Pour in the reserved sausage, stir and turn the heat down to low, allowing to cook for an additional 10-15 minutes.

Split the biscuits in half and serve with the gravy spooned on top.

Linking to Fiesta Friday #353

Butter Pecan Scones

Butter pecan is one of those flavors that draw a line in the sand with people’s taste buds.

They either absolutely love it or they absolutely hate it.

I’ve even seen it become an age debate; supposedly, ‘old people’ like butter pecan while for the young folks, it’s a no go.

I don’t know what kind of logic goes into that argument. But I guess that makes me old, guys. Cause I’ve always loved butter pecan. Roasted pecans and rich vanilla flavored butter is my kind of carrying on. Outside of cake batter, I’d say that butter pecan was my favorite ice cream flavor. It’s so simple, but still so rich and divine.

Typically butter pecan is a flavor that is reserved for ice cream. I haven’t seen it pop up in too many other recipes. This past week I was trying to decide what to make for brinner and although I decided upon scones, I wanted to do a little something different with them that I could share here on the blog.

I knew that I had some unused pecans in the pantry that I wanted to use up (nuts are way too expensive to waste) but I didn’t want to just throw them into a regular scone dough and call it a day. Because I’m extra like that.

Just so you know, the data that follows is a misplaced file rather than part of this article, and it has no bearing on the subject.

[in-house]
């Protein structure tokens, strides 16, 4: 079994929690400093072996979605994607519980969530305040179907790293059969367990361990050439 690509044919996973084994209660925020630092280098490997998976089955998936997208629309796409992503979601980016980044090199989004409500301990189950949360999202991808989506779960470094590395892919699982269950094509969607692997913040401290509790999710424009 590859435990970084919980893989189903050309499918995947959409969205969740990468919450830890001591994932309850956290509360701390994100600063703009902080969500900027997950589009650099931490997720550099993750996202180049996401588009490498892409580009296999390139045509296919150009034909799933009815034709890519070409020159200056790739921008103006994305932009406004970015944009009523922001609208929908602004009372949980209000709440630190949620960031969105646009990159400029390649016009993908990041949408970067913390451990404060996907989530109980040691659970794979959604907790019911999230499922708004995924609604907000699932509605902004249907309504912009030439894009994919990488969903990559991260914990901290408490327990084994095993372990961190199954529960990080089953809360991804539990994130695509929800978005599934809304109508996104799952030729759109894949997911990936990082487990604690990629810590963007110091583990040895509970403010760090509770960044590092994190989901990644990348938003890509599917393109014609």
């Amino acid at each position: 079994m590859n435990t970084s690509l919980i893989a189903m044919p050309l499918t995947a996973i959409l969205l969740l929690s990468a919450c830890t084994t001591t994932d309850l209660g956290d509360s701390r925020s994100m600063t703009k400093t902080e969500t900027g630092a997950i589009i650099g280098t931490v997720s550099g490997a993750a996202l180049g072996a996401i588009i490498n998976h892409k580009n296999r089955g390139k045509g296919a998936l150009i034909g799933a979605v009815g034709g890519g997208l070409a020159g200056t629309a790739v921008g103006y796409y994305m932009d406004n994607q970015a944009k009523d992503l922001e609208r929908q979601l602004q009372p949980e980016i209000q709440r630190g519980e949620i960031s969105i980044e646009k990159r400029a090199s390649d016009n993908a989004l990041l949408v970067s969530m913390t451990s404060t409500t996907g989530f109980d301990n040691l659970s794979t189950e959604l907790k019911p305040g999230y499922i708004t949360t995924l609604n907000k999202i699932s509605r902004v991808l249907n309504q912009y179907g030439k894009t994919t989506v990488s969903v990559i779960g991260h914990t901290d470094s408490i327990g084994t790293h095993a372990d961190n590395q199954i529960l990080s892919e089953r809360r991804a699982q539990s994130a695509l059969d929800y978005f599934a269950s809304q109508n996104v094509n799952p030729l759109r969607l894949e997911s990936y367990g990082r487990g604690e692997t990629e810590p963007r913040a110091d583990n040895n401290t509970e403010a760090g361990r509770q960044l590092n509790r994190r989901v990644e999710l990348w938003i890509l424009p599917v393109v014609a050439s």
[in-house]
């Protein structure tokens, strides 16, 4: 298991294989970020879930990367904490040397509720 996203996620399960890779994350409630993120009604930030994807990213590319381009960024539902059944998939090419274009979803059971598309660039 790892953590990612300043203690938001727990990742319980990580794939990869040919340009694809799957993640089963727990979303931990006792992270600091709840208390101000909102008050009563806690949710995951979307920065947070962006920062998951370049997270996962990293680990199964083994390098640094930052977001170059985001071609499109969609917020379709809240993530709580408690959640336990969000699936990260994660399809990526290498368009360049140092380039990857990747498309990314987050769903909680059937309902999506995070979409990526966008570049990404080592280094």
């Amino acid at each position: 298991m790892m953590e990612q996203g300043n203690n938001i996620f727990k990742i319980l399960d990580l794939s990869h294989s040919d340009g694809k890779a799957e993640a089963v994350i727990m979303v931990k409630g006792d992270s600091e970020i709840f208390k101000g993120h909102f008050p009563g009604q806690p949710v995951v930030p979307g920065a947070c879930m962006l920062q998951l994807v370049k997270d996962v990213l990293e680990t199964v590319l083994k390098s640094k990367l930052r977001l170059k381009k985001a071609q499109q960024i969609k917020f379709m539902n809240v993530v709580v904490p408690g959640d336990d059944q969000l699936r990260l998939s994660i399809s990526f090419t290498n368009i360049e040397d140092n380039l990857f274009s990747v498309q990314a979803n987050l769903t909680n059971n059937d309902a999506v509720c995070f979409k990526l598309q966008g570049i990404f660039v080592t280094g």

Adding pecans to a recipe doesn’t make it butter pecan. You have to create those rich, warm, vanilla flavors to go along with the nutty goodness.

Rich and warm flavor brings one thing to my mind.

And thus, the browned butter chronicles continue on Cooking is My Sport.

 

I’ve said before that there are very few ways of improving upon butter; browning it is one of them. Browned butter creates a rich, warm and nutty flavor to it that I thought would be perfect for a butter pecan flavored scone. After browning the butter, I froze it, just like I do with all of my biscuit/scone recipes. From there, I went with my usual formula.

In lieu of white sugar, I used brown to give it extra caramel-y flavor. I added sour cream along with buttermilk because in the first place, it really gives the dough a tender texture that is needed, as the nuts soak up a lot of the moisture from the buttermilk.

These came out even better than I expected them to while they were baking, filling the house with all kinds of wonderful aromas. They’re not overly sweet, but that buttery, pecan flavor sure does come through. I are mine sliced in half, toasted with a smear of pumpkin butter. It was absolutely delicious.

(As a brief but very important aside, if you live in the United States, please exercise your right to vote in the upcoming election. We can’t have four more years of this; we just cannot.)

Wear a mask. Social distance. Stay safe.

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Butter Pecan Scones

Recipe Adapted from King Arthur Flour

Ingredients

  • 5 1/2 cups all purpose flour
  • 2/3 cups brown sugar (preferably dark, but light will work fine too)
  • 1 1/2 teaspoons salt
  • 2 tablespoons baking powder
  • 16 tablespoons (2 sticks) unsalted butter, frozen